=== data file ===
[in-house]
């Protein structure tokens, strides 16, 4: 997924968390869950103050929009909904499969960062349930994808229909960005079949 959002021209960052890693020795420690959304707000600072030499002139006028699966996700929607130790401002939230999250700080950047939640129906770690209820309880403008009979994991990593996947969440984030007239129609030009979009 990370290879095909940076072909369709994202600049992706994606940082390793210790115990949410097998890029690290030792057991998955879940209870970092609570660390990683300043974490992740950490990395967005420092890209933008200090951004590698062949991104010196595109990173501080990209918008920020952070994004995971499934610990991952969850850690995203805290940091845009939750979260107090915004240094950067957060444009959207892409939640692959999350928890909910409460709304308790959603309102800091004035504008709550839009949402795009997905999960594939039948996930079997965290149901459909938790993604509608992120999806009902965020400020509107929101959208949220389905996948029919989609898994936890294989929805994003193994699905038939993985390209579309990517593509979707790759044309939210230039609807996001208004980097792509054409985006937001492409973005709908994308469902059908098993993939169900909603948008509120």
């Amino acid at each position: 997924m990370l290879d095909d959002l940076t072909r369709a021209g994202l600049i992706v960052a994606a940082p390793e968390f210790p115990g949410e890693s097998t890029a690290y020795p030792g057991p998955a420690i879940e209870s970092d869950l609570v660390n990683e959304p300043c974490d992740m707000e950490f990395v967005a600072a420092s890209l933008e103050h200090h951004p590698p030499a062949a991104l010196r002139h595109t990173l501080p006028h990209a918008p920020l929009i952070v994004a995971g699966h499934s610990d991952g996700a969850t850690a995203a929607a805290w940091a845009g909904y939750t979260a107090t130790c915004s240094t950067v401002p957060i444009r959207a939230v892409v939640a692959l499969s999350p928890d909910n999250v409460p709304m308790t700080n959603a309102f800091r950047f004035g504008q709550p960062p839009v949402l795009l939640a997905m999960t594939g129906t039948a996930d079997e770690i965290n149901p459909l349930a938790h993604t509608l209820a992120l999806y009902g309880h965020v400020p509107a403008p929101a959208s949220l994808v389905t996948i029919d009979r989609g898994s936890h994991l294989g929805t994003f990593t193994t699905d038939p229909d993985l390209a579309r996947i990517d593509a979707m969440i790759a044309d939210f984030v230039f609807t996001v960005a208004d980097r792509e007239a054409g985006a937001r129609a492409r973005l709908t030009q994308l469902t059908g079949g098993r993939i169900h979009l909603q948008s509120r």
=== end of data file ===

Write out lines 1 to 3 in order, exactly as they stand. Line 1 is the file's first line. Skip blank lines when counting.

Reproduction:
[in-house]
């Protein structure tokens, strides 16, 4: 997924968390869950103050929009909904499969960062349930994808229909960005079949 959002021209960052890693020795420690959304707000600072030499002139006028699966996700929607130790401002939230999250700080950047939640129906770690209820309880403008009979994991990593996947969440984030007239129609030009979009 990370290879095909940076072909369709994202600049992706994606940082390793210790115990949410097998890029690290030792057991998955879940209870970092609570660390990683300043974490992740950490990395967005420092890209933008200090951004590698062949991104010196595109990173501080990209918008920020952070994004995971499934610990991952969850850690995203805290940091845009939750979260107090915004240094950067957060444009959207892409939640692959999350928890909910409460709304308790959603309102800091004035504008709550839009949402795009997905999960594939039948996930079997965290149901459909938790993604509608992120999806009902965020400020509107929101959208949220389905996948029919989609898994936890294989929805994003193994699905038939993985390209579309990517593509979707790759044309939210230039609807996001208004980097792509054409985006937001492409973005709908994308469902059908098993993939169900909603948008509120």
């Amino acid at each position: 997924m990370l290879d095909d959002l940076t072909r369709a021209g994202l600049i992706v960052a994606a940082p390793e968390f210790p115990g949410e890693s097998t890029a690290y020795p030792g057991p998955a420690i879940e209870s970092d869950l609570v660390n990683e959304p300043c974490d992740m707000e950490f990395v967005a600072a420092s890209l933008e103050h200090h951004p590698p030499a062949a991104l010196r002139h595109t990173l501080p006028h990209a918008p920020l929009i952070v994004a995971g699966h499934s610990d991952g996700a969850t850690a995203a929607a805290w940091a845009g909904y939750t979260a107090t130790c915004s240094t950067v401002p957060i444009r959207a939230v892409v939640a692959l499969s999350p928890d909910n999250v409460p709304m308790t700080n959603a309102f800091r950047f004035g504008q709550p960062p839009v949402l795009l939640a997905m999960t594939g129906t039948a996930d079997e770690i965290n149901p459909l349930a938790h993604t509608l209820a992120l999806y009902g309880h965020v400020p509107a403008p929101a959208s949220l994808v389905t996948i029919d009979r989609g898994s936890h994991l294989g929805t994003f990593t193994t699905d038939p229909d993985l390209a579309r996947i990517d593509a979707m969440i790759a044309d939210f984030v230039f609807t996001v960005a208004d980097r792509e007239a054409g985006a937001r129609a492409r973005l709908t030009q994308l469902t059908g079949g098993r993939i169900h979009l909603q948008s509120r």